Seeing the significance behind the Facebook-Oculus deal

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Social media was abuzz over the last 24 hours with news of Facebook buying virtual reality headset maker Oculus VR for $2 billion in stock and cash.

Umar Ruhi is a professor with the University of Ottawa's Telfer School of Management.

By Umar Ruhi

Reactions ranged from optimism from those who’d like to see virtual reality get the mainstream adoption it has so far lacked, to disappointment from those who see Oculus’ move as another bright tech startup selling out to a corporate giant.

Others, however, asked why a social networking firm like Facebook would be interested in Oculus – which has yet to commercially release its first product – at all. But first, let’s look at the deal from the smaller company’s perspective.

It makes sense for Oculus to avail itself of the established tech presence and public mind-share that Facebook commands. On its own, Oculus may not have been able to sustain a profitable business model, especially in the wake of increasing competition from the likes of Sony and Microsoft, both of which are deeply rooted in the video game industry and are currently working on virtual reality peripherals for their own respective gaming consoles.

Competing with the likes of Sony and Microsoft would be challenging for Oculus because these companies are well positioned in the marketplace. They also exert significant control over the video game industry value chain, from development and production to the distribution of software titles as well as hardware platforms.

From a technology perspective, virtual reality has been regarded as the holy grail of gaming for as long as video games have been around. With the promise to offer revolutionary gameplay experiences through digital immersion, various market players in the interactive entertainment industry have been keen on being first-to-market with virtual reality products, with no significant success thus far.

Facebook’s interest in Oculus, however, probably stems from virtual reality applications other than gaming. Take, for example, the potential applications to use virtual reality as a social platform for rich and immerse communication experiences. In the words of Facebook CEO Mark Zuckerberg, the technology may be used for “playing a game, watching a movie, reading a book or even chatting your friends 'face-to-face' despite being on the other side of the world.”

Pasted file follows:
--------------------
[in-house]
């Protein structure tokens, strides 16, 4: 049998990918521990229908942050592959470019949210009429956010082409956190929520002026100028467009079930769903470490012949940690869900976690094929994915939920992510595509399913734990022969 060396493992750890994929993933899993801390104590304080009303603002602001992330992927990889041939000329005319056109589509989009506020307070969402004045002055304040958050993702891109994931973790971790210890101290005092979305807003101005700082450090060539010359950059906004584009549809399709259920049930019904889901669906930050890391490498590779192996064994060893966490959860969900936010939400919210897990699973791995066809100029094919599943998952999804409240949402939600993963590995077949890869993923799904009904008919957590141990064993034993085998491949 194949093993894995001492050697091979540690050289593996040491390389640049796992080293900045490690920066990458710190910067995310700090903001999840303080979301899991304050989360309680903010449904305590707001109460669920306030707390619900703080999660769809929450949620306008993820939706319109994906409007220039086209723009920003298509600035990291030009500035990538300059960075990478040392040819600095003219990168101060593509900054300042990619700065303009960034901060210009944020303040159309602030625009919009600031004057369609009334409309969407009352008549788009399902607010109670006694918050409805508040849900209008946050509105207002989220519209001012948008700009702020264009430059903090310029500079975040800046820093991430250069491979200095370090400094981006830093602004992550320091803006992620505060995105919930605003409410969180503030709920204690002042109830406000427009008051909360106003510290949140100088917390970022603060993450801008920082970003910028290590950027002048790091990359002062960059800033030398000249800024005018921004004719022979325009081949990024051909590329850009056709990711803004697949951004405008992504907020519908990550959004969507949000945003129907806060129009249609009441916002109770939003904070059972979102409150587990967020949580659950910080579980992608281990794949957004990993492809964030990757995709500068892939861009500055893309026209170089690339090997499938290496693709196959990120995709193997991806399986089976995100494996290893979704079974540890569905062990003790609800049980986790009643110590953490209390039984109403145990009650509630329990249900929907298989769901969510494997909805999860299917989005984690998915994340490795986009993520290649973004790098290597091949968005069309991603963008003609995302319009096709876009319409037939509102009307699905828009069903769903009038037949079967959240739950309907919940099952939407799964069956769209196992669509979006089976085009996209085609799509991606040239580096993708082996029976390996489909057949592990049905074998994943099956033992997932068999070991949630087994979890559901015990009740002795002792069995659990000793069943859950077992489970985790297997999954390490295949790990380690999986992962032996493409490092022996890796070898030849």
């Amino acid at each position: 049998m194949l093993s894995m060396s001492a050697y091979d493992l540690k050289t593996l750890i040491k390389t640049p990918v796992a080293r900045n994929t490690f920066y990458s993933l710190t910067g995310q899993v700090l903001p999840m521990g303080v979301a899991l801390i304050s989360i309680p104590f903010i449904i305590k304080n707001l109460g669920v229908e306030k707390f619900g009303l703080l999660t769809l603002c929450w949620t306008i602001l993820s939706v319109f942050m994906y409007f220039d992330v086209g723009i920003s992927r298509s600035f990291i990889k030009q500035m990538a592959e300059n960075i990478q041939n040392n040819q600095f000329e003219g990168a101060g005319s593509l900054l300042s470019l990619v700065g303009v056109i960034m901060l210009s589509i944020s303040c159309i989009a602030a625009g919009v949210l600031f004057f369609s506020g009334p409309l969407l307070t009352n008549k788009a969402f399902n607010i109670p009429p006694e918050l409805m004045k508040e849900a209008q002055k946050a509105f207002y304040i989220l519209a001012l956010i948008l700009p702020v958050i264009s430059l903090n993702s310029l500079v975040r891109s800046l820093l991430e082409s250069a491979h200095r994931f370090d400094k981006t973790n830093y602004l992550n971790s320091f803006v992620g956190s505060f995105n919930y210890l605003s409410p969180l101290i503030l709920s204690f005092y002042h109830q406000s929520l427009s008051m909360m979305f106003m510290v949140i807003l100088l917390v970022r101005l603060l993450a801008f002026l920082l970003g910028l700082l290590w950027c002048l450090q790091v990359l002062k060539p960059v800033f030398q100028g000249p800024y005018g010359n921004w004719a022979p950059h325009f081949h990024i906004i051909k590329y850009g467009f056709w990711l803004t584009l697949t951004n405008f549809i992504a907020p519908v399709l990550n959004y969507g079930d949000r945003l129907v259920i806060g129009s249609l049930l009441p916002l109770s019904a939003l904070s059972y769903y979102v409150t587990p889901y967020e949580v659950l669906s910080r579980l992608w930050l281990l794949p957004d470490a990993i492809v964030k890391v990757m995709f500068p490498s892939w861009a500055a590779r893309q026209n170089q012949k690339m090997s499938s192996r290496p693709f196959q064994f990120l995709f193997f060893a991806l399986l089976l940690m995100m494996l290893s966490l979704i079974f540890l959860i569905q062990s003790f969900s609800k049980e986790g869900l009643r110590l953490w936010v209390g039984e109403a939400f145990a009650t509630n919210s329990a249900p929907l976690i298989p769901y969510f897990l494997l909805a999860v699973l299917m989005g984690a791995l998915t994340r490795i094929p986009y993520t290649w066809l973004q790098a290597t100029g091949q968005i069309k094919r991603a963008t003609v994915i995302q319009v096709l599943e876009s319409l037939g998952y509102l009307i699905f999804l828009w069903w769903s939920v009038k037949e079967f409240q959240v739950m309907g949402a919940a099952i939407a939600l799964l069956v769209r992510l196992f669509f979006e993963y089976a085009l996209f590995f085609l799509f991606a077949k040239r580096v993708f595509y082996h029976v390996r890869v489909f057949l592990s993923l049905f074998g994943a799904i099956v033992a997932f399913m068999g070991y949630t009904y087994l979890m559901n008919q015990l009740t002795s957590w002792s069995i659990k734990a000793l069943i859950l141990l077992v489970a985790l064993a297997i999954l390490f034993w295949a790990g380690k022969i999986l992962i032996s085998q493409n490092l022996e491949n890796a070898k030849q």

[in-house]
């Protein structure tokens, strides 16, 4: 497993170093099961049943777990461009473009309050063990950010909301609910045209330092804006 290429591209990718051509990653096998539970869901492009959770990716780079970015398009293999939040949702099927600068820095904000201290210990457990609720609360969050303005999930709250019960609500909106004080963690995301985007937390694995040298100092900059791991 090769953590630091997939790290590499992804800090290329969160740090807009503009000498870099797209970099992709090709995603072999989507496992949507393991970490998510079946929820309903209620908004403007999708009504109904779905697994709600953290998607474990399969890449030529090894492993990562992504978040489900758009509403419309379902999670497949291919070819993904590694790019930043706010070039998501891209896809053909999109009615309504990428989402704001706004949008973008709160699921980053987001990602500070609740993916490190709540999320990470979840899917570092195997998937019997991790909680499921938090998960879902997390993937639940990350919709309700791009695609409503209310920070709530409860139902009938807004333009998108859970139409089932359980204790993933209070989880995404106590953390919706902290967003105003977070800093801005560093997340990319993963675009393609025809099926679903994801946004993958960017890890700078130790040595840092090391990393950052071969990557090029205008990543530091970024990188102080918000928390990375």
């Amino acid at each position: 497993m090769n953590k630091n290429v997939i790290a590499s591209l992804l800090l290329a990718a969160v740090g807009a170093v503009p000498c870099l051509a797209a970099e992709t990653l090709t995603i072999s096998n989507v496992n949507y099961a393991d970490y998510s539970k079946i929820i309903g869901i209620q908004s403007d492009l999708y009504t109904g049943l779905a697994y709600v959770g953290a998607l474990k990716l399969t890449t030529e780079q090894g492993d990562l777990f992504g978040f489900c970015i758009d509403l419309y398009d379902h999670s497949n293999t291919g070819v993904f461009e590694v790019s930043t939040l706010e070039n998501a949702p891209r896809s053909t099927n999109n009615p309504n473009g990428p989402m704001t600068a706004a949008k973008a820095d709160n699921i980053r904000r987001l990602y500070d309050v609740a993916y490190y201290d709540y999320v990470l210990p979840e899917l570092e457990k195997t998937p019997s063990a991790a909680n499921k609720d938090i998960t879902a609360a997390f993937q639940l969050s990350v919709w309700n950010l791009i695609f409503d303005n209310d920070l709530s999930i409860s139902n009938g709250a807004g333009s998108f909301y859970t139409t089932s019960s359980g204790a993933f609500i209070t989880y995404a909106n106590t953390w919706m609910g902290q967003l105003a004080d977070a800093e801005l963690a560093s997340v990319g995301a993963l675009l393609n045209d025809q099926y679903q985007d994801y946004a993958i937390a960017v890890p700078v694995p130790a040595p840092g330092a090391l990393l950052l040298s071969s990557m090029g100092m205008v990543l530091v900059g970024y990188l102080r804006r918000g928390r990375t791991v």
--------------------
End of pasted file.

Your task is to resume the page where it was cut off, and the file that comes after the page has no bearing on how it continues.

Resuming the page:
With recent investments in Instagram and messaging service WhatsApp, Facebook has also been positioning itself as a major player in the mobile content delivery and communication channel space. The Oculus deal will further bolster its grip on current and upcoming computing platforms – virtual reality being the next generation after desktop and mobile.

We heard similar rhetoric when Google announced Glass, the augmented reality eyewear display that the search engine giant claimed would transform many of our daily interactions.

Google Glass and the Oculus VR headset are currently geared towards different uses and applications. However, there are similarities in the vision of the two companies. Both Google and Facebook are approaching augmented and virtual reality as a medium and not just as a peripheral. The technologies are poised to offer rich immerse experiences for the end uses, whether it is for interactive communication, contextual searching or for sharing experiences and adventures with friends.

So for those who’re wondering why a social network company would invest in virtual reality, the proverbial rabbit hole goes much deeper than just using virtual reality for gaming applications. If Facebook has its way, it will take virtual reality to the next level and shape it into a social platform. Let’s see where it leads us.

Umar Ruhi is an assistant professor at the University of Ottawa's Telfer School of Management.

Organizations: Sony, Microsoft, Google University of Ottawa Telfer School of Management

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  • SteveB
    March 27, 2014 - 10:34

    I think it is short sighted to presume a new player couldn't disrupt Microsoft and Sony in the gaming market. Game developers signed on with Oculus as it was to be an independent platform on which they could release their games, in a VR format no less… Microsoft and Sony have chained the users to their box, abused their game developers, and offended many with their DRM schemes, which makes them ripe to be picked off, with gaming moving to mobile platforms, not a tethered box. The real question is valuation on the deal… Zuck and Facebook are creating ridiculous valuation outliers, which clearly will never create return. On the bright side, you will be able to creep Facbook in VR. I guess that's something.